It's an unusually hot day here in New England. We scramble off to run our errands, always remembering to bring our water bottles.
Thirty or more years ago, we never worried about water. But today we stock up on cases of bottled water, or we tote with us stainless steel or plastic bottles to refill. Even my camera bag has an outer pocket specifically designed for a water bottle.
I remember the period in the late 1970s in which bottled water emerged. It was Perrier that started advertising on television. I don't remember their commercials, but I do remember Robin Williams' comedy routine in which he satirizes them. (Captured on "Reality, What a Concept.") "When I want to blow a dollar on a bottle of water, I buy Perrier." Then there was Saturday Night Live's skit, which I cannot even find the words to describe. They were funny because back then nobody drank water -- it was something you mostly watered plants with, or washed the car with, or peed in and then flushed. And it was free. Paying a company to bottle it for you so you could drink it was bizarre.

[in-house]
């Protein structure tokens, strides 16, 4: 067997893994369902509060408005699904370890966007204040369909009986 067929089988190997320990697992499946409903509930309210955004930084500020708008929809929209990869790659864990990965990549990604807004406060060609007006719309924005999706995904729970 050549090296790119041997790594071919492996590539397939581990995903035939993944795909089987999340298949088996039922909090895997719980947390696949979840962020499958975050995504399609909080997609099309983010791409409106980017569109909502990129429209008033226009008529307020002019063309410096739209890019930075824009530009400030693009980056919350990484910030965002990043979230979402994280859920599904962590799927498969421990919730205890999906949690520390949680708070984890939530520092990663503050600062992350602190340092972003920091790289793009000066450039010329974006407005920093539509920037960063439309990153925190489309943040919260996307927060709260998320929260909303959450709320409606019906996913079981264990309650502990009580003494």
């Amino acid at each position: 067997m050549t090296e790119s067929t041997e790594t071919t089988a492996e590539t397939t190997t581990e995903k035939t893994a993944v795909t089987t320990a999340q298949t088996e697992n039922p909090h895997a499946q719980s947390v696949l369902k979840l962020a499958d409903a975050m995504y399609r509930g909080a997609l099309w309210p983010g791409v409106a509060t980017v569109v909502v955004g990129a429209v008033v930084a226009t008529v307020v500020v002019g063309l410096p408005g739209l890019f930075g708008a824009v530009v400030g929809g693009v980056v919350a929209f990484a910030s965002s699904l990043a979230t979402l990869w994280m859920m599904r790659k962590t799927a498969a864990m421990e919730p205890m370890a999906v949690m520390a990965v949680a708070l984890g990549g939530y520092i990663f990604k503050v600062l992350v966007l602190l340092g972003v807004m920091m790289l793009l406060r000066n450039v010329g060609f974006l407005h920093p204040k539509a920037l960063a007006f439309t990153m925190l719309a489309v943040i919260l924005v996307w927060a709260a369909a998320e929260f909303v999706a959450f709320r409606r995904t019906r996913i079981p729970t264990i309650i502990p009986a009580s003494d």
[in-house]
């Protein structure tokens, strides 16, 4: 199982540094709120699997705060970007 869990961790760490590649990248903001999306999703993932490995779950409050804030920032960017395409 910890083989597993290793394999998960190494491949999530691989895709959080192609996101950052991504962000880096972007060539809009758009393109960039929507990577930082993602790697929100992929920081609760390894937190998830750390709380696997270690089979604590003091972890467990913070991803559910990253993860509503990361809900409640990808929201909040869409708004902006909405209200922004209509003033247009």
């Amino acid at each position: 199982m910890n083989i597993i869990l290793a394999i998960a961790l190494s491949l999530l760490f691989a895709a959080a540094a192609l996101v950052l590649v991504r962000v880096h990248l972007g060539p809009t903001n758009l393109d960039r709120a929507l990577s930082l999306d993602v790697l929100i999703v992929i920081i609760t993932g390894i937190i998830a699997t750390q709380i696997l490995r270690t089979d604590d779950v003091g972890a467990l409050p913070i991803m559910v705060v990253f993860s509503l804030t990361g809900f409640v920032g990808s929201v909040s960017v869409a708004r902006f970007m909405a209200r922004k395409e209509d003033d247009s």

I remember being thirsty when I was a boy. There was the time I was at summer camp, confined to the gym and forbidden from going into the hall to drink from the water fountain. I pleaded for a drink and the camp counselor pointed to a crowd of boys in a corner. As I got closer I saw a sweaty boy sucking from a half gallon bottle of Pepsi, the other boys begging for him to share. I was grossed out.
Another time was during a car ride with my mother who was running errands. I kept saying, "I'm thirsty. I'm thirsty!" When she stopped to pay a bill at the dentist, I was filled with hope. I asked her to get me a little paper cup of water. But she came out empty-handed. Not many cars had air conditioning back then. Ours certainly didn't. And its interior was black.
At the half-times of soccer games, we'd get sections of oranges to refresh us. Sometimes there was a two-gallon cooler of water for the whole team to share. But at the end of one soccer game, I remember being driven to drink from a nearby stream. "Are you crazy? People pee in that stream!" they all said. I didn't care. But my father shook his head solemnly and gave me one of his looks.
Maybe all these memories of thirst are fueling our current obsession with water. What are your memories of thirst?